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A new chemonuclear system fission fragments and fluorocarbons

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Title:
A new chemonuclear system fission fragments and fluorocarbons
Creator:
Gurley, Richard Norwood, 1935-
Place of Publication:
Gainesville
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publisher not identified
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Language:
English
Physical Description:
viii, 188 l. : illus. ; 28 cm.

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Nuclear activation analysis ( lcsh )
Irradiation ( lcsh )
Fluorocarbons ( lcsh )
Nuclear Engineering Sciences thesis Ph. D ( lcsh )
Dissertations, Academic -- Nuclear Engineering Sciences -- UF ( lcsh )
Fluorocarbons. ( fast )
Irradiation. ( fast )
Nuclear activation analysis. ( fast )
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bibliography ( marcgt )
non-fiction ( marcgt )

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Thesis:
Thesis - University of Florida.
Bibliography:
Includes bibliographical references (leaves 184-187).
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Manuscript copy.
General Note:
Vita.

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University of Florida
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University of Florida
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Full Text
A NEW CHEMONUCLEAR SYSTEM
FISSION FRAGMENTS AND FLUOROCARBONS
By
RICHARD NORWOOD GURLEY
A DISSERTATION PRESENTED TO THE GRADUATE COUNCIL OF THE UNIVERSITY OF FLORIDA IN PARTIAL FULFILLMENT OF THE REQUIREMENTS FOR THE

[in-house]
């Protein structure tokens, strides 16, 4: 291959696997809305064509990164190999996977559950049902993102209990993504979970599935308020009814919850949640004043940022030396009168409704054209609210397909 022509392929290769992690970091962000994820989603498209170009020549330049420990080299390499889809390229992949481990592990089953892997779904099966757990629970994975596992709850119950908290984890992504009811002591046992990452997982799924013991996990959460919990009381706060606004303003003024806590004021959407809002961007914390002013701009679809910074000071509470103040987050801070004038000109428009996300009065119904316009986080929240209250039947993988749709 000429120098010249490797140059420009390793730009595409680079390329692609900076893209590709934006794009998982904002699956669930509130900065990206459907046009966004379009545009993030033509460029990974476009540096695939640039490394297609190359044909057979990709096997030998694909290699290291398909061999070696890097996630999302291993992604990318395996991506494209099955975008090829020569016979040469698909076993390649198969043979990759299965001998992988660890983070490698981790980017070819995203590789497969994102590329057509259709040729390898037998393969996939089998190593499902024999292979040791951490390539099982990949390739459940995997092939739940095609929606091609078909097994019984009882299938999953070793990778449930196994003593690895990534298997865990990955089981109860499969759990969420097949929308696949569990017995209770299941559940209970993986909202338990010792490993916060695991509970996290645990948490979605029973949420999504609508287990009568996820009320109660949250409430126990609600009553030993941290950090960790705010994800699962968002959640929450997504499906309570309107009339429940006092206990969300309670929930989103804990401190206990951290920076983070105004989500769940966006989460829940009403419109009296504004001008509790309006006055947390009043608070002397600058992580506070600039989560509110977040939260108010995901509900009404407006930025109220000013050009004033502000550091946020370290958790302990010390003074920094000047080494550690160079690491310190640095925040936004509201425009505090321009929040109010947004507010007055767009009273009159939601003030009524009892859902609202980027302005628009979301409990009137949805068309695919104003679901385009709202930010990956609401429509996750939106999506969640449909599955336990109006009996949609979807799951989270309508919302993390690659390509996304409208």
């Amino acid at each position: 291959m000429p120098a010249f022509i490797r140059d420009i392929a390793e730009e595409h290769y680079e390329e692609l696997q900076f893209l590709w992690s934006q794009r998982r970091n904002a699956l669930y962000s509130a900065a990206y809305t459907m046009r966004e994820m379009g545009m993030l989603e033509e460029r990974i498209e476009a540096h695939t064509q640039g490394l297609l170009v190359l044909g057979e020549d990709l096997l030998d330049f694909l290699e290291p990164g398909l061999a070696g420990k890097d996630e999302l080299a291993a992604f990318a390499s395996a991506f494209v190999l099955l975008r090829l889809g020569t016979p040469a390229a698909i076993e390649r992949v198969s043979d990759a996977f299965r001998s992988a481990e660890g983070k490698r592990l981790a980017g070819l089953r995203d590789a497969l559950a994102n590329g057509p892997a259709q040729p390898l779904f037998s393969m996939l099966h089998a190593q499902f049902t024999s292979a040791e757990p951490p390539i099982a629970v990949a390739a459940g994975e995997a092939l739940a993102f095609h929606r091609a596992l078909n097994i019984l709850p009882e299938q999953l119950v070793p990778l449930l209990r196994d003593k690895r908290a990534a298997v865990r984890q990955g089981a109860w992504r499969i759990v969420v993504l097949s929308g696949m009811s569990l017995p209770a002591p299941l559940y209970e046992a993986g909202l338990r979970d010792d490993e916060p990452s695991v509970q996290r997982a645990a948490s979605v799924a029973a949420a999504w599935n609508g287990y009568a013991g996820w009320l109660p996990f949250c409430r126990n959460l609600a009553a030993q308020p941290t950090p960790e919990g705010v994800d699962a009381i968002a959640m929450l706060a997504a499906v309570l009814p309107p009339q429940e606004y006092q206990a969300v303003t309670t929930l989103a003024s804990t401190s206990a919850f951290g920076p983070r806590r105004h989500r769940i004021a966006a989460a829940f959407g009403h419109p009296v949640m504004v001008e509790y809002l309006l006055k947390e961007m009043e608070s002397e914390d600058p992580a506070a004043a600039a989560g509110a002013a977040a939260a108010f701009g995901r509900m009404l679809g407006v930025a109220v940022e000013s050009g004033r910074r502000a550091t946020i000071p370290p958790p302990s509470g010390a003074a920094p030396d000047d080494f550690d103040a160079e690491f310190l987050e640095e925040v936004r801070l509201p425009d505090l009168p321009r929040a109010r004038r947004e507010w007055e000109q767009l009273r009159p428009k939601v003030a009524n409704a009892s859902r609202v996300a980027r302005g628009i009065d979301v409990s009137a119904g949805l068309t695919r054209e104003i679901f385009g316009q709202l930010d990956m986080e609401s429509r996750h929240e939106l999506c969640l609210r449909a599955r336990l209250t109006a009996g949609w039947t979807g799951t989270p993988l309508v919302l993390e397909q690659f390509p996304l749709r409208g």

DEGREE OF DOCTOR OF PHILOSOPHY
UNIVERSITY OF FLORIDA August, 1967




ACKNOWLEDGMENTS
The author wishes to express his appreciation to Dr. John A. Wethington, Jr., chairman of the supervisory committee, for his guidance and assistance throughout the course of this study. Sincere thanks are expressed to Professor G. J. Schoessow and Doctors M4. J. Ohanion, R. G. Blake, and F. E. Dunnam who served on the author's supervisory committee.
The assistance of Mr. J. A. MacLean in the performance of the
gamma irradiations and the assistance of Mr. John Hancock and Mr.- Jim Hollis in the performance of the reactor irradiations is acknowledged.
The author is indebted to Mr. Harvey Norton, Health Physicist, for his assistance in monitoring, handling, and storing the irradiated capsules.
A special note of thanks is due to Mr. George M4. Fay for his
overall assistance in the preparation of the samples, in the irradiation of the capsules, in the analysis of the contents of the capsules, and in-the somewhat tedious calculations. Thanks are also extended to Dr. Richard S. Denning for his help with the analogue model.
The author wishes to thank the Oak Ridge Institute of Nuclear Studies for the fellowship assistance.
Finally, the encouragement, help, and patience of the author's wife, Mary, during the entire graduate residence are gratefully acknowledged.
ii




TABLE OF CONTENTS
Page
Acknowledgments .................................. ii
List of Tables -------------------------------------------iv
List of Figures --------------------------------..------- vi
Abstract ----------------------------------------------- vii
Chapter:
I Introduction -----.------------------------- I
II Previous Chemonuclear Work ------------------- 5
III Experimental Procedure ---------------------- 15
IV Experimental Results ------------------------ 27
V Discussion of Results .----------------------- 45
VI Conclusions ---------------------------------83
Appendices:
A Calculations --------------------------------- 87
B Evidence that Xenon-Fluorine Compounds Were
Formed During the Reactor Irradiation of
CF4-UF6-Xe -----------.---.-------------------- 101
C Disappearance of Xenon in the Reactor
Irradiation of CF4-UF6-Xe ------------------- 103